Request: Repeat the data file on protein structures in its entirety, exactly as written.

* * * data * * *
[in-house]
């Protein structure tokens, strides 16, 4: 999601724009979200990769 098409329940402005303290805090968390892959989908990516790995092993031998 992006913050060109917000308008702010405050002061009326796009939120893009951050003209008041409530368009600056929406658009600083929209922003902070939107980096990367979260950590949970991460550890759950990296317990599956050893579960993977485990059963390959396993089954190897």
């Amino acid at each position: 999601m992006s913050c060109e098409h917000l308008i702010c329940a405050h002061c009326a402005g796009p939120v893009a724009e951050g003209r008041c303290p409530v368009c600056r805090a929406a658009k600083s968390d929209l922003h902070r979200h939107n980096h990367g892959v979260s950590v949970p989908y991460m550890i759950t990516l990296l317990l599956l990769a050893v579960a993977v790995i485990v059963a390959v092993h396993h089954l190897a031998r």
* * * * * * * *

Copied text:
[in-house]
């Protein structure tokens, strides 16, 4: 999601724009979200990769 098409329940402005303290805090968390892959989908990516790995092993031998 992006913050060109917000308008702010405050002061009326796009939120893009951050003209008041409530368009600056929406658009600083929209922003902070939107980096990367979260950590949970991460550890759950990296317990599956050893579960993977485990059963390959396993089954190897």
């Amino acid at each position: 999601m992006s913050c060109e098409h917000l308008i702010c329940a405050h002061c009326a402005g796009p939120v893009a724009e951050g003209r008041c303290p409530v368009c600056r805090a929406a658009k600083s968390d929209l922003h902070r979200h939107n980096h990367g892959v979260s950590v949970p989908y991460m550890i759950t990516l990296l317990l599956l990769a050893v579960a993977v790995i485990v059963a390959v092993h396993h089954l190897a031998r």